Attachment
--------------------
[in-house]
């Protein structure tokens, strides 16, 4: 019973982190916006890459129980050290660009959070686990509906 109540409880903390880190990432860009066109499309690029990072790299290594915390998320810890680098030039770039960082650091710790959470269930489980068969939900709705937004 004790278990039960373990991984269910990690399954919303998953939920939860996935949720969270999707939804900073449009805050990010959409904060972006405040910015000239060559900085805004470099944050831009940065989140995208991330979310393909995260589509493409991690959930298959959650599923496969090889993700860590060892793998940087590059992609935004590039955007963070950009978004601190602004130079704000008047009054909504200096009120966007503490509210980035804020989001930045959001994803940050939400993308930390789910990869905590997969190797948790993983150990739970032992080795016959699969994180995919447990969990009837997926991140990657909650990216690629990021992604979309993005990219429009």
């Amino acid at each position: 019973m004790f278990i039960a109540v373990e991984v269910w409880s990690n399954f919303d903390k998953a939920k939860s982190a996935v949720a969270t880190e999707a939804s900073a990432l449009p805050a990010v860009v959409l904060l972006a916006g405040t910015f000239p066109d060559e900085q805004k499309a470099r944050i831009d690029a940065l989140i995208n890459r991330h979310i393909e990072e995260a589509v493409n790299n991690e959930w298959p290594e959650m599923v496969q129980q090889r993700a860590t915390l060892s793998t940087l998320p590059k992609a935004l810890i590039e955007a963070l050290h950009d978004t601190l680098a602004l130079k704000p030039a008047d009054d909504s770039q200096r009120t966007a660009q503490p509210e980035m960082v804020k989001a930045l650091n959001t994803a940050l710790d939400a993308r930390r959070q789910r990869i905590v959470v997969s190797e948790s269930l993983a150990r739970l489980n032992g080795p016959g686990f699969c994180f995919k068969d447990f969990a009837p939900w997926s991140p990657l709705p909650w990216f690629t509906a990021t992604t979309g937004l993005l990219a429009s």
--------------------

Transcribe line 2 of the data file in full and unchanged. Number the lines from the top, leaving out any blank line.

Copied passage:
């Protein structure tokens, strides 16, 4: 019973982190916006890459129980050290660009959070686990509906 109540409880903390880190990432860009066109499309690029990072790299290594915390998320810890680098030039770039960082650091710790959470269930489980068969939900709705937004 004790278990039960373990991984269910990690399954919303998953939920939860996935949720969270999707939804900073449009805050990010959409904060972006405040910015000239060559900085805004470099944050831009940065989140995208991330979310393909995260589509493409991690959930298959959650599923496969090889993700860590060892793998940087590059992609935004590039955007963070950009978004601190602004130079704000008047009054909504200096009120966007503490509210980035804020989001930045959001994803940050939400993308930390789910990869905590997969190797948790993983150990739970032992080795016959699969994180995919447990969990009837997926991140990657909650990216690629990021992604979309993005990219429009």